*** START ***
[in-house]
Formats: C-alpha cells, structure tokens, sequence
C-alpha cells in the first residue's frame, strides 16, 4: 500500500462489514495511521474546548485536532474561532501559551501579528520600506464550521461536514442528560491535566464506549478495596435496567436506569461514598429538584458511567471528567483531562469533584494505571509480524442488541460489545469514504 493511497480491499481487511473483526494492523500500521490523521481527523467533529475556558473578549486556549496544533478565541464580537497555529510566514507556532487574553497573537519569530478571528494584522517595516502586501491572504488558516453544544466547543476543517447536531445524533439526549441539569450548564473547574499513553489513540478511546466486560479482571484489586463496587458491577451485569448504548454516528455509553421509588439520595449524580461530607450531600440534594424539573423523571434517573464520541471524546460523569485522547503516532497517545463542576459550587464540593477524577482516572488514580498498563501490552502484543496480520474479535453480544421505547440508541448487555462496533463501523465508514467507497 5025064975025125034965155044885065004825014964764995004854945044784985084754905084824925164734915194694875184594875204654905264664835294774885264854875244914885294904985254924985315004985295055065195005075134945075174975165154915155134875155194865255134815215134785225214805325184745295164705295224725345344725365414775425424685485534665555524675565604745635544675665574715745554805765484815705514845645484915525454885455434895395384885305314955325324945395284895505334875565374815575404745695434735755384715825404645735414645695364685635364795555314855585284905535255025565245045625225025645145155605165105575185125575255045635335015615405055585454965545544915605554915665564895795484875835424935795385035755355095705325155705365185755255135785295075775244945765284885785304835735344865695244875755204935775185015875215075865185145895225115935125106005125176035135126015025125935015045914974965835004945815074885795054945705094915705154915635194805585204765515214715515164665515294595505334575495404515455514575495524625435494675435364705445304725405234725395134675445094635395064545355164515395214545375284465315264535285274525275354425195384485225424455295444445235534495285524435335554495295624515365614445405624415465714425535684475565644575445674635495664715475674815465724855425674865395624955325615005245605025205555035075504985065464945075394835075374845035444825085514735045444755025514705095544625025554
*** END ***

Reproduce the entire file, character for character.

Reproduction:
[in-house]
Formats: C-alpha cells, structure tokens, sequence
C-alpha cells in the first residue's frame, strides 16, 4: 500500500462489514495511521474546548485536532474561532501559551501579528520600506464550521461536514442528560491535566464506549478495596435496567436506569461514598429538584458511567471528567483531562469533584494505571509480524442488541460489545469514504 493511497480491499481487511473483526494492523500500521490523521481527523467533529475556558473578549486556549496544533478565541464580537497555529510566514507556532487574553497573537519569530478571528494584522517595516502586501491572504488558516453544544466547543476543517447536531445524533439526549441539569450548564473547574499513553489513540478511546466486560479482571484489586463496587458491577451485569448504548454516528455509553421509588439520595449524580461530607450531600440534594424539573423523571434517573464520541471524546460523569485522547503516532497517545463542576459550587464540593477524577482516572488514580498498563501490552502484543496480520474479535453480544421505547440508541448487555462496533463501523465508514467507497 5025064975025125034965155044885065004825014964764995004854945044784985084754905084824925164734915194694875184594875204654905264664835294774885264854875244914885294904985254924985315004985295055065195005075134945075174975165154915155134875155194865255134815215134785225214805325184745295164705295224725345344725365414775425424685485534665555524675565604745635544675665574715745554805765484815705514845645484915525454885455434895395384885305314955325324945395284895505334875565374815575404745695434735755384715825404645735414645695364685635364795555314855585284905535255025565245045625225025645145155605165105575185125575255045635335015615405055585454965545544915605554915665564895795484875835424935795385035755355095705325155705365185755255135785295075775244945765284885785304835735344865695244875755204935775185015875215075865185145895225115935125106005125176035135126015025125935015045914974965835004945815074885795054945705094915705154915635194805585204765515214715515164665515294595505334575495404515455514575495524625435494675435364705445304725405234725395134675445094635395064545355164515395214545375284465315264535285274525275354425195384485225424455295444445235534495285524435335554495295624515365614445405624415465714425535684475565644575445674635495664715475674815465724855425674865395624955325615005245605025205555035075504985065464945075394835075374845035444825085514735045444755025514705095544625025554